The Smashing Pumpkins
Shiny And Oh So Bright Vol. 1/LP: No Past. No Future. No Sun.
Napalm Records 
Fire Note Says: Billy Corgan reunites with James Iha and Jimmy Chamberlain, plus producer Rick Rubin, in an attempt to make up for lost ground… and it’s a nice start toward recovery.
Album Review: Billy Corgan’s Smashing Pumpkins took to the early 1990’s like few others. In ’91 they toured supporting their debut album Gish, opening for headliner Red Hot Chili Peppers and middle act, Pearl Jam, who’s Ten album was breaking big time. By ’93, the band ruled emerging alternative radio with huge singles like “Cherub Rock” and “Today,” and they headlined the touring Lollapalooza Festival in ’94, along with bands like Beastie Boys, The Breeders, and Flaming Lips. ’96 brought the band’s strongest and best-selling album, Mellon Collie and the Infinite Sadness, carried on the strength of classics like “Bullet With Butterfly Wings,” “1979,” and “Tonight, Tonight.” While I feel ‘98’s Adore is and underrated beauty, it’s anti-rock attitude diminished the band’s commercial appeal although the more piano-driven techno was appealing to some, the return to guitar rock on 2000’s Machina smacked of desperation, and most of what has followed in the last two decades – with the exception of an interesting but short-lived band that brought Corgan, Pumpkins’ drummer Jimmy Chamberlain, bassist Paz Lenchantin (currently in the Pixies) and a couple other guitarists – has been pretty forgettable.
In 2017, Corgan released a second solo album, Ogilala, with a track, “Processional,” that included contributions by Pumpkins’ guitarist James Iha, who had quit the Smashing Pumpkins in 2000, but had joined them on stage at a few concerts in 2016. That led to talk of a full band reunion and a tour, which didn’t completely materialize as original bassist D’arcy Wretzky was not requested to return. Still, this summer Corgan, Chamberlain, Iha, and guitarist Jeff Schroeder, who joined the Pumpkins in ’07, and bassist Jack Bates (son of Peter Hook from Joy Division) launched the “Shiny And Oh So Bright Tour,” which they advertised would focus on the band’s first five, most popular albums from the 90’s. Which brings up to this new release.
Shiny And Oh So Bright Vol. 1 seeks to reconnect where Mellon Collie left off, Corgan & Co. writing big melodic hooks, surrounded by chiming guitars, punchy rhythms and all the attendant drama and orchestration that made for some of Smashing Pumpkins’ most appealing hits. Nothing quite connects with the fresh sense of excitement that drove singles like “Today” and “Bullet With Butterfly Wings” back in the day, but surrounded by familiar faces, it feels right and good to hear Corgan, as he sings in “Travels,” back “where I belong.”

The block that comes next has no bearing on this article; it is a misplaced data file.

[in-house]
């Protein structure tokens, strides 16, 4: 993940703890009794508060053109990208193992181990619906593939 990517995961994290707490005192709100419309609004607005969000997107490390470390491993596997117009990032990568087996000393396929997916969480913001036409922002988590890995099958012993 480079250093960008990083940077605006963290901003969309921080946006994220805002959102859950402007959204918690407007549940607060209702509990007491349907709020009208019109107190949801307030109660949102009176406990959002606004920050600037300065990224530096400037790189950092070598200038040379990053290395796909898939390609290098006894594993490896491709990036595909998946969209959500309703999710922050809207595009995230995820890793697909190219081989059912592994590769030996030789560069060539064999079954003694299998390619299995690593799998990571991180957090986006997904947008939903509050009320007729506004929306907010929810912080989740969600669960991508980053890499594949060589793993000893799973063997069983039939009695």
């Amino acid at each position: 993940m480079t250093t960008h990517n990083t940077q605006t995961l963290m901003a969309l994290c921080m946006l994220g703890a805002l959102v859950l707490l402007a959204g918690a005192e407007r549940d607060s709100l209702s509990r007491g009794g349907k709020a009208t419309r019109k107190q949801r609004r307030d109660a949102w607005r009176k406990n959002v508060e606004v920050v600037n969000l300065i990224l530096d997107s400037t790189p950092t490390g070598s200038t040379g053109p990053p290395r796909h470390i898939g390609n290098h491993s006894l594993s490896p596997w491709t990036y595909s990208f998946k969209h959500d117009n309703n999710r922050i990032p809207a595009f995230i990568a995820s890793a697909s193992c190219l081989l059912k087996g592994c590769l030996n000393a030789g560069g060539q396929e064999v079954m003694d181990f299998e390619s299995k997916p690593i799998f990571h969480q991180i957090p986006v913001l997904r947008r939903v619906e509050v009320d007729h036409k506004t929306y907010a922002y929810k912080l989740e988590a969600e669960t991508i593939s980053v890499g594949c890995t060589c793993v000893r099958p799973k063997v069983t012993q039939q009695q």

The funny thing is that an 8 song “album,” feels pretty brief, especially when you consider the full title: Shiny And Oh So Bright Vol. 1/LP: No Past. No Future. No Sun. It could easily have been promoted as an EP, coming in with a total time under 32 minutes. “Knights of Malta” opens the record with a solid pop grounding, while the lyrics promising to take flight: “we’re gonna make this happen… we’re gonna fly forever… we’re gonna ride the rainbow.” “Silvery Sometimes (Ghosts)” follows with churning guitars and lush orchestrations that will feel very familiar, while Corgan sings of being in the middle of a battle, where “someone dies tonight/It’s tragic, but at least it’s not you.”
“Travels” is next, and by the time you get to the big distorted guitar rock of “Solara,” the album’s first single, and the way Corgan repeats the phrase “burn down the sun,” and exaggerates and stretches out the final word in the line: “I feel that something ain’t right/No fear but reason that I can cite” to “ci-i-i-i-ite” you feel like Corgan has taken you down this path before and you really don’t mind making the journey again, for old times sake if nothing more. Same goes for “Marchin’ On,” which has all the bite and bluster of the line “despite all my rage, I’m just a rat in a cage,” and the final track “Seek and You Shall Destroy.”
With so much of pop music rooted more in American Idol style pop singers, drum machines and keyboard loops, I’m ready for a little 90’s guitar rock nostalgia, so it’s not unwelcome to hear this band back in form, and nice to have Iha’s obvious guitar contributions alongside Corgan’s. There’s a bit of recreating the wheel going on here, but you gotta admit it was a pretty smokin’ wheel at the time. So, we’re left to wonder if Corgan & Co. have a real second act in them, something that will very likely become obvious with “Vol. 2,” for which we hopefully won’t have to wait another 18 years.
Key Tracks: “Solara” / “Knights of Malta” / “Marchin’ On”
Artists With Similar Fire: Muse / Guns ‘N’ Roses / Pearl Jam
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– Reviewed by Brian Q. Newcomb